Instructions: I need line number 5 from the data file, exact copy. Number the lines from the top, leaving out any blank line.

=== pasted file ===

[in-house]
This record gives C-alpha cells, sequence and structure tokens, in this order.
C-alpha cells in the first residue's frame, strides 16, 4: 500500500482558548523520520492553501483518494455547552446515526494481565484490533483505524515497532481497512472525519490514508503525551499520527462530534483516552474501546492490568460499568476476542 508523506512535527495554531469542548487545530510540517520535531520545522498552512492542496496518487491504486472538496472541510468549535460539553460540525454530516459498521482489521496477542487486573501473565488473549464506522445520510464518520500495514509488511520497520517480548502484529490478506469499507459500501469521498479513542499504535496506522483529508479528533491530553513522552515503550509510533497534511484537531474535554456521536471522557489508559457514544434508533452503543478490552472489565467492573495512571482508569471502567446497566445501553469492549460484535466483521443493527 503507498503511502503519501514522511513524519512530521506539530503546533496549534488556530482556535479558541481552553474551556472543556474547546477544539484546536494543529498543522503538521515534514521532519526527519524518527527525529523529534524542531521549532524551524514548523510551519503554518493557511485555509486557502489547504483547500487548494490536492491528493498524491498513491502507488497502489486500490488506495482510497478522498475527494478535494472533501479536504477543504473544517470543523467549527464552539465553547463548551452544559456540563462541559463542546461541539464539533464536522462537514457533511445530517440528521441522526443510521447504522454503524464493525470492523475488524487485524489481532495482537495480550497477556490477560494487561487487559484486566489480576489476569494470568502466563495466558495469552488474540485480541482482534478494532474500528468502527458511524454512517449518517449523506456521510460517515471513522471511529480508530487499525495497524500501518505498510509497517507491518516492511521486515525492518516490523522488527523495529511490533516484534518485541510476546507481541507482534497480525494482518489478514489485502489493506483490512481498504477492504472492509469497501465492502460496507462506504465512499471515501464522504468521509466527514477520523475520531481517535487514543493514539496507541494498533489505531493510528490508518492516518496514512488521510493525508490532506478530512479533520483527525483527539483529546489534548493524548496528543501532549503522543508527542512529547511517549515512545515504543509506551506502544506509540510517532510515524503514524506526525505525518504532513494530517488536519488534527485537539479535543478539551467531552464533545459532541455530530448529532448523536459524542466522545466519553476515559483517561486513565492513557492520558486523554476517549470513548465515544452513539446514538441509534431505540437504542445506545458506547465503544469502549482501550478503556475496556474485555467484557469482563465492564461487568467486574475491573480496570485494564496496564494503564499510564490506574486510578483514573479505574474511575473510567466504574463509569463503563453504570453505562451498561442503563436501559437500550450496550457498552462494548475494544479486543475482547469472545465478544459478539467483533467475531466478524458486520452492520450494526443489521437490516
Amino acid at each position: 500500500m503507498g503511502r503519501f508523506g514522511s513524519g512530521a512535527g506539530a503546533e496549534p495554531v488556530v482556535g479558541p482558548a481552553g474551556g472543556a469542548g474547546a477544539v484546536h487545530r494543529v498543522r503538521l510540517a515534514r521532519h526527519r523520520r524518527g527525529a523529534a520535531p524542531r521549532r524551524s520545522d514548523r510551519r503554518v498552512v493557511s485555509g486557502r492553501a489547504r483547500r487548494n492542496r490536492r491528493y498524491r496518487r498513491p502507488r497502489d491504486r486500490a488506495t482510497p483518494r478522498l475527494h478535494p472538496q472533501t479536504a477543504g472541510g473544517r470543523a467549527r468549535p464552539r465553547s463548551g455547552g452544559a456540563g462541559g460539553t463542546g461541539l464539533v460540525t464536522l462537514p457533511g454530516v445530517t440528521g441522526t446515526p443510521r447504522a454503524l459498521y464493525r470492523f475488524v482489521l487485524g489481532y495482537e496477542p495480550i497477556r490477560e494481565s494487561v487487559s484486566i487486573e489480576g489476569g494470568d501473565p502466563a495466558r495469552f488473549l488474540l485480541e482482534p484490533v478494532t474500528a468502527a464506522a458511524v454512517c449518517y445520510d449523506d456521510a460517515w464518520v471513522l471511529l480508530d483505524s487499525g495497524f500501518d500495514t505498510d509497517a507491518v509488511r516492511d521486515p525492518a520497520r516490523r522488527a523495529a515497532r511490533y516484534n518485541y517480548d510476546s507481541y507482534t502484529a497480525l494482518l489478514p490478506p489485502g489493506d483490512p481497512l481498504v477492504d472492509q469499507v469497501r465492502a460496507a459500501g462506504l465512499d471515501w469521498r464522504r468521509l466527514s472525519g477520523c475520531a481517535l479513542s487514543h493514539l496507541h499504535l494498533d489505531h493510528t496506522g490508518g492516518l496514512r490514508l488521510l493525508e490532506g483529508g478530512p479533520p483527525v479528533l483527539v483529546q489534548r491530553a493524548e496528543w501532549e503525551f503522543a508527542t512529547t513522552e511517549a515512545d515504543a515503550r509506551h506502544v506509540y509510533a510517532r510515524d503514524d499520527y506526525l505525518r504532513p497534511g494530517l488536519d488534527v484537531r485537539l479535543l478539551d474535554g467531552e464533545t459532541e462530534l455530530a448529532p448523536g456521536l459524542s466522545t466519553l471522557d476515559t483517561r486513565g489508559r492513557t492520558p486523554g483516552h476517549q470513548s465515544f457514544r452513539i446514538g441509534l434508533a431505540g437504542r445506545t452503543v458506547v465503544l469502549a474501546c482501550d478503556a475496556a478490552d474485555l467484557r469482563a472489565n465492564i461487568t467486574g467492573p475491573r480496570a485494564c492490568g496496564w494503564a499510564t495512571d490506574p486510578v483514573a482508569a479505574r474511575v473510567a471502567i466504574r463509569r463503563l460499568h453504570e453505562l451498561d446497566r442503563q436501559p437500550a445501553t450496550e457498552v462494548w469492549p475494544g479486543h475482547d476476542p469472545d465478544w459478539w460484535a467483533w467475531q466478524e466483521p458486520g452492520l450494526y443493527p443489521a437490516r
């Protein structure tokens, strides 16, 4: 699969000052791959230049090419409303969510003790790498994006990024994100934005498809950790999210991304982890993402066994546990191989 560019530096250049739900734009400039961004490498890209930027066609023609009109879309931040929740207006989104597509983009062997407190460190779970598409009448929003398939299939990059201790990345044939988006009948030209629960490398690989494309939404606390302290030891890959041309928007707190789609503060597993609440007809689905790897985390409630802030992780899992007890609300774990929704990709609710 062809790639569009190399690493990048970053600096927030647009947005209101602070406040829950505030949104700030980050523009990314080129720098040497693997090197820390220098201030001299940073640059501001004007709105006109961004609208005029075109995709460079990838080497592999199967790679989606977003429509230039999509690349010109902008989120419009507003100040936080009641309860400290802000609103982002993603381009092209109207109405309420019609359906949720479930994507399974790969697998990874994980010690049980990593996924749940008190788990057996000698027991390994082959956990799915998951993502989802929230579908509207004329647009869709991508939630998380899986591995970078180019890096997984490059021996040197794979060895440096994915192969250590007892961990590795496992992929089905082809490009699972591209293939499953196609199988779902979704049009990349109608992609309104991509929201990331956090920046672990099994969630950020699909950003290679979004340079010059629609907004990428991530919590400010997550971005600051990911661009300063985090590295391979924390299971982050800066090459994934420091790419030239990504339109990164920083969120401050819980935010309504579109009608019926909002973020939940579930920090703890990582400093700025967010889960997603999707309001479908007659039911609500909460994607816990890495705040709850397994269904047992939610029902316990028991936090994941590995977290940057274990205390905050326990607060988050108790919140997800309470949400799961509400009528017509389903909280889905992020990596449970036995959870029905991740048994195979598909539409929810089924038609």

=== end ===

């Protein structure tokens, strides 16, 4: 699969000052791959230049090419409303969510003790790498994006990024994100934005498809950790999210991304982890993402066994546990191989 560019530096250049739900734009400039961004490498890209930027066609023609009109879309931040929740207006989104597509983009062997407190460190779970598409009448929003398939299939990059201790990345044939988006009948030209629960490398690989494309939404606390302290030891890959041309928007707190789609503060597993609440007809689905790897985390409630802030992780899992007890609300774990929704990709609710 062809790639569009190399690493990048970053600096927030647009947005209101602070406040829950505030949104700030980050523009990314080129720098040497693997090197820390220098201030001299940073640059501001004007709105006109961004609208005029075109995709460079990838080497592999199967790679989606977003429509230039999509690349010109902008989120419009507003100040936080009641309860400290802000609103982002993603381009092209109207109405309420019609359906949720479930994507399974790969697998990874994980010690049980990593996924749940008190788990057996000698027991390994082959956990799915998951993502989802929230579908509207004329647009869709991508939630998380899986591995970078180019890096997984490059021996040197794979060895440096994915192969250590007892961990590795496992992929089905082809490009699972591209293939499953196609199988779902979704049009990349109608992609309104991509929201990331956090920046672990099994969630950020699909950003290679979004340079010059629609907004990428991530919590400010997550971005600051990911661009300063985090590295391979924390299971982050800066090459994934420091790419030239990504339109990164920083969120401050819980935010309504579109009608019926909002973020939940579930920090703890990582400093700025967010889960997603999707309001479908007659039911609500909460994607816990890495705040709850397994269904047992939610029902316990028991936090994941590995977290940057274990205390905050326990607060988050108790919140997800309470949400799961509400009528017509389903909280889905992020990596449970036995959870029905991740048994195979598909539409929810089924038609």